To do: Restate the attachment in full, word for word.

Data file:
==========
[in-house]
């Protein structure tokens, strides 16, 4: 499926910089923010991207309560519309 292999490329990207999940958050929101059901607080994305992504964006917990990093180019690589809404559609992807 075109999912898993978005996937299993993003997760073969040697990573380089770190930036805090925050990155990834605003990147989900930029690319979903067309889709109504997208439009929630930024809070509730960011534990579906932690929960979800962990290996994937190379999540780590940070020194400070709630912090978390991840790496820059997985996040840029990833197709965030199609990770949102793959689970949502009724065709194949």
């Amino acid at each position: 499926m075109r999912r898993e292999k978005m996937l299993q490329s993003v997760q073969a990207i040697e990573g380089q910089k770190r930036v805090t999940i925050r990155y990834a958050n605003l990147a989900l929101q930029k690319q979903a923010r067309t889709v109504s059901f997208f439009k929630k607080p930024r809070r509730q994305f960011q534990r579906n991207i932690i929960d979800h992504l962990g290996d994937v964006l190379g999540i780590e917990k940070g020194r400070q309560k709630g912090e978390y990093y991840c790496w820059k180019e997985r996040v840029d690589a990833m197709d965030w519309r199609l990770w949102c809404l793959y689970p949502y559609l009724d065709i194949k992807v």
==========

[in-house]
């Protein structure tokens, strides 16, 4: 499926910089923010991207309560519309 292999490329990207999940958050929101059901607080994305992504964006917990990093180019690589809404559609992807 075109999912898993978005996937299993993003997760073969040697990573380089770190930036805090925050990155990834605003990147989900930029690319979903067309889709109504997208439009929630930024809070509730960011534990579906932690929960979800962990290996994937190379999540780590940070020194400070709630912090978390991840790496820059997985996040840029990833197709965030199609990770949102793959689970949502009724065709194949």
């Amino acid at each position: 499926m075109r999912r898993e292999k978005m996937l299993q490329s993003v997760q073969a990207i040697e990573g380089q910089k770190r930036v805090t999940i925050r990155y990834a958050n605003l990147a989900l929101q930029k690319q979903a923010r067309t889709v109504s059901f997208f439009k929630k607080p930024r809070r509730q994305f960011q534990r579906n991207i932690i929960d979800h992504l962990g290996d994937v964006l190379g999540i780590e917990k940070g020194r400070q309560k709630g912090e978390y990093y991840c790496w820059k180019e997985r996040v840029d690589a990833m197709d965030w519309r199609l990770w949102c809404l793959y689970p949502y559609l009724d065709i194949k992807v």